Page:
Outraged by the imperfections of our ancestors and inspired by their own sense of moral superiority, some among us seek to eradicate from our memory those dead whose political or cultural views they despise. These assailants remove once-revered figures from our textbooks; they indict them for their flaws while downplaying or denigrating their achievements; they raze their statues and busts, and strip their photographs, portraits, and names from public buildings.
Were our young people to familiarize themselves with the deeds, struggles, and triumphs of such famous Americans as James Madison, Ulysses S. Grant, Booker T. Washington, and Susan B. Anthony, these men and women might act as maps to the tangled roads and byways of our present age. They might also serve as lamps of illumination in our darkness, human beings whose best traits are worthy of imitation.
Here is where we can take a hand in the moral education of our young. We can enter that dim, forgotten storeroom, wipe the dust from those mannequins, and breathe life into them through the power of biography.
From the stories of these celebrated people, our older teens can find reassurance and strength as they enter into adulthood. Anxious about setting off for college or moving away from home? Take heart from Stephen Ambrose’s “Undaunted Courage,” with its magnificent depiction of Lewis and Clark, the trials they faced, and the character traits that carried them through adversity. Fearful of obstacles standing in your path? Put some steel in your backbone with Ronald White’s “A. Lincoln,” where an impoverished boy, by dint of will and hard work, rose to the presidency. Failed, fallen, and afraid you can’t regain your feet? Read “Unbroken,” the story of Louis Zamperini, who suffered a series of ups and downs, including torture in a Japanese prisoner-of-war camp.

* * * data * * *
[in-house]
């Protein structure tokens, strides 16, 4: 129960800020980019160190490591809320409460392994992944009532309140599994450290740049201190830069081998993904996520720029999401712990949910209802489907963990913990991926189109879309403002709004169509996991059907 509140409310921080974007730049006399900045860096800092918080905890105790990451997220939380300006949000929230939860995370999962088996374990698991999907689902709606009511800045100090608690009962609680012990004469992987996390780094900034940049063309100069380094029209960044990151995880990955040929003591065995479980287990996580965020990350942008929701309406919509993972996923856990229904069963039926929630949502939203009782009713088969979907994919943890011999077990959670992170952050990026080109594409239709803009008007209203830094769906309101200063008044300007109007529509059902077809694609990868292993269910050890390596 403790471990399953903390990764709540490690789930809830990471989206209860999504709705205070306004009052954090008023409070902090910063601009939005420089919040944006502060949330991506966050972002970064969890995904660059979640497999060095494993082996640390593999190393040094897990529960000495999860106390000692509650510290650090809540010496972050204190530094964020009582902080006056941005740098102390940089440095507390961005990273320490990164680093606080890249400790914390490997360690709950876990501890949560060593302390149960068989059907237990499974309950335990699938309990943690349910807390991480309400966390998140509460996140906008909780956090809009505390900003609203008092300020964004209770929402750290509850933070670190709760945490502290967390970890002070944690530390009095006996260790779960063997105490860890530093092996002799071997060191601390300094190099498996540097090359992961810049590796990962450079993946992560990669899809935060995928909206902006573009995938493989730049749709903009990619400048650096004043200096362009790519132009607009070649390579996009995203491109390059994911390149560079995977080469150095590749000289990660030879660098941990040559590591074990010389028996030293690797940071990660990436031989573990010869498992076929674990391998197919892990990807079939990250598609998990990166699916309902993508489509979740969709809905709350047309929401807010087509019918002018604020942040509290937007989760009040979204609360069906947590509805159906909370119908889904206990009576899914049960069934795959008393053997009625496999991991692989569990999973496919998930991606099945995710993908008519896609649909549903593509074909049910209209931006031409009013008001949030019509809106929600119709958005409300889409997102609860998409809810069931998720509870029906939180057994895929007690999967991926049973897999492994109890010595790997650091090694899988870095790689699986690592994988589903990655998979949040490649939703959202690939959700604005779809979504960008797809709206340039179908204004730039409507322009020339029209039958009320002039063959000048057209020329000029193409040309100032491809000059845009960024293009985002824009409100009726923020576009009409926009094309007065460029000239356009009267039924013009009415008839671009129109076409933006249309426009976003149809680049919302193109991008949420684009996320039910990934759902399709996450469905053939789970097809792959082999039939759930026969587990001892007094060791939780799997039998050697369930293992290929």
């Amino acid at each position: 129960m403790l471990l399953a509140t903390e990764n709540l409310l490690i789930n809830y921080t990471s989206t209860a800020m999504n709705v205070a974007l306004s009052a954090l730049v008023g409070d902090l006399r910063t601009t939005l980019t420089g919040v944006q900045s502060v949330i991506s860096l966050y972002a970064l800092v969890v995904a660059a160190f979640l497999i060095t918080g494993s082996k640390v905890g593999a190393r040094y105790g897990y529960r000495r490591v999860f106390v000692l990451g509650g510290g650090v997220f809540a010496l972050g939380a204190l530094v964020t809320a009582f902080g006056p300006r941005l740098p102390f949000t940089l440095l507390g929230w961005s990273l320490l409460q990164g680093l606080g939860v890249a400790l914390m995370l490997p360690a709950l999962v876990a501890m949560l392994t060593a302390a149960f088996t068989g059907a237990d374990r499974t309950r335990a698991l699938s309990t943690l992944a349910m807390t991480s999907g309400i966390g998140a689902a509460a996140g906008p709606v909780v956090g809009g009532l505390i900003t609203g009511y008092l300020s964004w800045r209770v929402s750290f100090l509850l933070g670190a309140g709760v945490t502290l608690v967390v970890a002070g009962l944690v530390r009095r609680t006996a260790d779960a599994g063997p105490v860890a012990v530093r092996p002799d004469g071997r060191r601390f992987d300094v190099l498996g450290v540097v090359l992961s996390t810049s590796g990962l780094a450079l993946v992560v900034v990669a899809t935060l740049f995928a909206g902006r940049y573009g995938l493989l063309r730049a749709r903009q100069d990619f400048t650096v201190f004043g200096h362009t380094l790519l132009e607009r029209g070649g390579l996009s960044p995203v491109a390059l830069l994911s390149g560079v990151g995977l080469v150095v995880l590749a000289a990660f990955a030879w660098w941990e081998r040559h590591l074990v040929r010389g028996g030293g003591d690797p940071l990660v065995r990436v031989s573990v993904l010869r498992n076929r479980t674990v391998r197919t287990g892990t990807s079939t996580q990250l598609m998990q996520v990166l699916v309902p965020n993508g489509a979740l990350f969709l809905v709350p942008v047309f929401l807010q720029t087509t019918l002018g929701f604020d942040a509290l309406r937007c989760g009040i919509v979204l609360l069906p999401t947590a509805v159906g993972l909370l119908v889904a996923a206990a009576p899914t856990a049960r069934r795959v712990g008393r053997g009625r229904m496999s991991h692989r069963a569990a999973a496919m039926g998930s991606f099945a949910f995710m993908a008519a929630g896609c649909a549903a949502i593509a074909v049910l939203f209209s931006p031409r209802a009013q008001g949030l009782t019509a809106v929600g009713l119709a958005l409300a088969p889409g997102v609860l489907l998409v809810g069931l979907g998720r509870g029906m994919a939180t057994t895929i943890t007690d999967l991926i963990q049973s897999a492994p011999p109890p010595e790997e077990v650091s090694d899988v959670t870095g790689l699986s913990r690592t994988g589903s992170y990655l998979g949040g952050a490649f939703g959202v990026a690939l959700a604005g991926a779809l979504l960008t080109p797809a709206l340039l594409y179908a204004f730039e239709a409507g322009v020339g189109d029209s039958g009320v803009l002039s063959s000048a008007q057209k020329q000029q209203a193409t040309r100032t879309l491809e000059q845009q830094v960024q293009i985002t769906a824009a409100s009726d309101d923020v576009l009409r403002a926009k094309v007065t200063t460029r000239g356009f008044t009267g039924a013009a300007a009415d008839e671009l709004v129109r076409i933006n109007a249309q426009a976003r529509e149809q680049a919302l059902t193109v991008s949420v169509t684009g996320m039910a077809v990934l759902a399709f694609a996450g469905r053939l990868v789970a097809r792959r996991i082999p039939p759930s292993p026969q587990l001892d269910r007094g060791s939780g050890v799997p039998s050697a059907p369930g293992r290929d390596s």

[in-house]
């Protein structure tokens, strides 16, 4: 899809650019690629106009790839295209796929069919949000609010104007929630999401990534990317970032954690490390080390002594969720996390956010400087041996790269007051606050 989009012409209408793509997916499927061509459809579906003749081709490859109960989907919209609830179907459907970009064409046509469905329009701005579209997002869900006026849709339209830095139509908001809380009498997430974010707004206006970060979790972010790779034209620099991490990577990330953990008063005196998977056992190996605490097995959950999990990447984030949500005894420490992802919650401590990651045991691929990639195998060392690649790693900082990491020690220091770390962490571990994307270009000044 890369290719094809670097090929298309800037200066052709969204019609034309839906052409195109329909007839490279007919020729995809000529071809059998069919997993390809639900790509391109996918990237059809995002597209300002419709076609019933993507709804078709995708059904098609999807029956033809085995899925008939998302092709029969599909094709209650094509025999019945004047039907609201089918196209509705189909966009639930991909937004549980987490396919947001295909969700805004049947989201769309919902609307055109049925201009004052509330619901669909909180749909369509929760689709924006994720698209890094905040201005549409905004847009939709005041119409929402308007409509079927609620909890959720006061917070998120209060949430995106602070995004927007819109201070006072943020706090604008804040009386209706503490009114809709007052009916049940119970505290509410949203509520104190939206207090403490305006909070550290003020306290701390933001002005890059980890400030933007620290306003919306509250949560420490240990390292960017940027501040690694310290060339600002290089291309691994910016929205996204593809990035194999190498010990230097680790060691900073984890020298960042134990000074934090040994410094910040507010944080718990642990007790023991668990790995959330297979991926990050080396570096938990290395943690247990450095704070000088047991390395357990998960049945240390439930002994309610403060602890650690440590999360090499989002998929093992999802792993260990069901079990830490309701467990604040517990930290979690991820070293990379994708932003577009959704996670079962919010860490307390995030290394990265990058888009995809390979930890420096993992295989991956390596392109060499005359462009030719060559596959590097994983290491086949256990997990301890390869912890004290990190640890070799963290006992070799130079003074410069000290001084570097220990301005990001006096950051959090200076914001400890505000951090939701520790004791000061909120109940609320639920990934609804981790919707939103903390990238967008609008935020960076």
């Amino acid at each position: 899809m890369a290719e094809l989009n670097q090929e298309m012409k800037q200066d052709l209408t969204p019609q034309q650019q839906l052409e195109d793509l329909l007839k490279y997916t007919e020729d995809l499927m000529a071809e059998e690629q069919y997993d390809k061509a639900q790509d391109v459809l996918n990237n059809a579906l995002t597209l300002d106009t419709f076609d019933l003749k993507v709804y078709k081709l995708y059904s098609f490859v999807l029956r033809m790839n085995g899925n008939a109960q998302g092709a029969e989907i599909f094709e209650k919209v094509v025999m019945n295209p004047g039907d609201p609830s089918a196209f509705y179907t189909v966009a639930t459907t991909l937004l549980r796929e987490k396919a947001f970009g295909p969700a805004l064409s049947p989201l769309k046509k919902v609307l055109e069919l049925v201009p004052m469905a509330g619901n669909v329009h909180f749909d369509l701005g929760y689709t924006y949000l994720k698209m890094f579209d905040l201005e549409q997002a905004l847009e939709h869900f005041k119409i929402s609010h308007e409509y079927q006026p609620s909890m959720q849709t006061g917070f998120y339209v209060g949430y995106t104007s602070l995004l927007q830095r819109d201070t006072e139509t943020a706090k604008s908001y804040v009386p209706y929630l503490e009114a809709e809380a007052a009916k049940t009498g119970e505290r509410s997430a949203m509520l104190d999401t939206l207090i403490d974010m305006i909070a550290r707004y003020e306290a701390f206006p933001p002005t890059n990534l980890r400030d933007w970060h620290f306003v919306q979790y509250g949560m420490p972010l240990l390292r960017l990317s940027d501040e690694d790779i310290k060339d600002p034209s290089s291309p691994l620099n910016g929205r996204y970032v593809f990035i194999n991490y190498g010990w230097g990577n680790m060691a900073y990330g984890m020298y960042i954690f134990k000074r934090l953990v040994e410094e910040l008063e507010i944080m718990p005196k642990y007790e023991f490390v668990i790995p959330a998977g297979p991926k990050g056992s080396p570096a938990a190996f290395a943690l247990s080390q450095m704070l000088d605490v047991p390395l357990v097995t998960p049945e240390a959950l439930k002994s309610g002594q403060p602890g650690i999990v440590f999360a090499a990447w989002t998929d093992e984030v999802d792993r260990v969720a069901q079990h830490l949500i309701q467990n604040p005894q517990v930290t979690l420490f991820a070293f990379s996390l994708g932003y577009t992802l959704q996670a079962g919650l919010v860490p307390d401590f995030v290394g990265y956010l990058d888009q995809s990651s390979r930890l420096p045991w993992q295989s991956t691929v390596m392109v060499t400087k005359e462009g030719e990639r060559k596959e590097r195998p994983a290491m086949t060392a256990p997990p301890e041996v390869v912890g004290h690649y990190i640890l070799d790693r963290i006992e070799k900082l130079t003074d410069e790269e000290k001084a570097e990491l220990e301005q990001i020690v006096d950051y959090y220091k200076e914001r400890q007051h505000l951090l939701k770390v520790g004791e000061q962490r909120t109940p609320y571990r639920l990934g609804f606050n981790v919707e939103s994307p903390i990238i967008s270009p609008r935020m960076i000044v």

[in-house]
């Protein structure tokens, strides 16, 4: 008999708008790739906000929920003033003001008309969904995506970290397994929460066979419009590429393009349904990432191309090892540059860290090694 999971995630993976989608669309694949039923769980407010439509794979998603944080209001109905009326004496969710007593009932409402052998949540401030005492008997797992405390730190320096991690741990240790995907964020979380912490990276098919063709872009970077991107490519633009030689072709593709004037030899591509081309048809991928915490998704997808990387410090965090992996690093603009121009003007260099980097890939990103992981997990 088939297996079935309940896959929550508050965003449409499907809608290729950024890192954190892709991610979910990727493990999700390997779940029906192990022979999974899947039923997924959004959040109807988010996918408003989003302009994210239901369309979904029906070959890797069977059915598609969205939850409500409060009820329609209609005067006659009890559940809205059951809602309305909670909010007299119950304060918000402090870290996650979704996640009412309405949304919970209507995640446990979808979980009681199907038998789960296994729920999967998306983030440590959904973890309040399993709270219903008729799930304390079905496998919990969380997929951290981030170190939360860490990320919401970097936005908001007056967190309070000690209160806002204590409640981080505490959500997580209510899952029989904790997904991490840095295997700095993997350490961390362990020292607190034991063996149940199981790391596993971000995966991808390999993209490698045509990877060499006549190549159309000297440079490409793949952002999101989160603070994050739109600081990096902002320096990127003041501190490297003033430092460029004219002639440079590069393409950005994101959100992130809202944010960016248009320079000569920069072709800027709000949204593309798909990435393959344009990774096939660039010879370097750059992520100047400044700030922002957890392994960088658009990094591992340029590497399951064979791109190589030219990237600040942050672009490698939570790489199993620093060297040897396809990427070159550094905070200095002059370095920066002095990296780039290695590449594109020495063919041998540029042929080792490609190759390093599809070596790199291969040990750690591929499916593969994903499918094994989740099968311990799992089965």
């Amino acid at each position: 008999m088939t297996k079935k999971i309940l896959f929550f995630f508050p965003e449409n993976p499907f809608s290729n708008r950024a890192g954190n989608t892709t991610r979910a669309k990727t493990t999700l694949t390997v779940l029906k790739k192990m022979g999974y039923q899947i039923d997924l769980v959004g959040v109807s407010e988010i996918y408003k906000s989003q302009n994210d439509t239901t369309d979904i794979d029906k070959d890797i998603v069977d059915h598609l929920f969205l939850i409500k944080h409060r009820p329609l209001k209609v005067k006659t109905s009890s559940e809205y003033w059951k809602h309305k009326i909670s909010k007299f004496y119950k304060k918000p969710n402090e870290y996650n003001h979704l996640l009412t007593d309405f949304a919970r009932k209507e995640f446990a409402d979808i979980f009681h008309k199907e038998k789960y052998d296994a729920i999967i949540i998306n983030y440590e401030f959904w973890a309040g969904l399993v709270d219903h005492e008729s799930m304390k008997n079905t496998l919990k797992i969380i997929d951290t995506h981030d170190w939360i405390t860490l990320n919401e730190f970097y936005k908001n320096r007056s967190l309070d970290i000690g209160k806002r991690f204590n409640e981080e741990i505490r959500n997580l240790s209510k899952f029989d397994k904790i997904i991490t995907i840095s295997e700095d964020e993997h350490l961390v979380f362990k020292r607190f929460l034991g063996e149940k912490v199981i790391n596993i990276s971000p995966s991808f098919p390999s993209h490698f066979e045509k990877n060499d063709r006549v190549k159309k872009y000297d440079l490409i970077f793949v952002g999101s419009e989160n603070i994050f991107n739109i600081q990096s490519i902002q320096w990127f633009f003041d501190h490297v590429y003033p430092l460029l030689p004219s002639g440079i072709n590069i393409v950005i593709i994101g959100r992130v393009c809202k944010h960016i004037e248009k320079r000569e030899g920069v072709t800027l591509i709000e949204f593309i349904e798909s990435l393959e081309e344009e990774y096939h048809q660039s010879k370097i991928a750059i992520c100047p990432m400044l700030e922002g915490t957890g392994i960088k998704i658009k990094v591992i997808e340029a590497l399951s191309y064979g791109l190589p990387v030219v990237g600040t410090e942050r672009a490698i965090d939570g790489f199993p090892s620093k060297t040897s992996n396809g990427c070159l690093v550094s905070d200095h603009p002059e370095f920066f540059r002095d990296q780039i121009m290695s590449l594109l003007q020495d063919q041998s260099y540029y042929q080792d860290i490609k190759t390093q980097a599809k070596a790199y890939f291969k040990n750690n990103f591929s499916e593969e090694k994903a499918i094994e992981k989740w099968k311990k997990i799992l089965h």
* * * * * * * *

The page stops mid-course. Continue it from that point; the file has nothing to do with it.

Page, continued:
An enormous number of such lives are also available to our younger teens, adolescents, and preschoolers. Recently, I visited the public library here in Front Royal, Virginia. In the children’s room, my rough measurements and estimates found 72 feet of shelving and 1,200 books given over to biographies. Here are some of “The Childhood of Famous Americans” series. Here are various stories of the great from Spencer Johnson’s The ValueTales. And here are a battalion of other life histories celebrating such great Americans as Robert Fulton, Babe Ruth, Jackie Robinson, Ella Fitzgerald, Sitting Bull, Dorothy Day, Ronald Reagan, Clara Barton, Davy Crockett, and Henry Clay.
There they sit, Stonewall Jackson, Abigail Adams, the Wright Brothers, and so many more, wanting only readers.
In Josiah Bunting’s novel, “An Education for Our Time,” a billionaire, John Adams, draws up plans to found a unique college. Adams, a fierce advocate for the study of history, writes that “We may all of us emulate men and women from history—as we do persons known to us in our own lives.”
Earlier in this narrative, Adams poses this question to the friend who is helping him in this grand endeavor:
“Robert: is there a man in history that you love, whose life somehow seems to speak directly to your own consciousness, whose life, with its sorrows and exaltations, somehow means something to the way you live your own? A life you can somehow ‘realize?’”
Bunting implies an affirmative answer to this question.
By exposing them to biography and history, we can give our young people the same opportunity to learn and emulate the virtues of those who have gone before them.
Jeff Minick has four children and a growing platoon of grandchildren. For 20 years, he taught history, literature, and Latin to seminars of homeschooling students in Asheville, N.C. Today, he lives and writes in Front Royal, Va. See JeffMinick.com to follow his blog.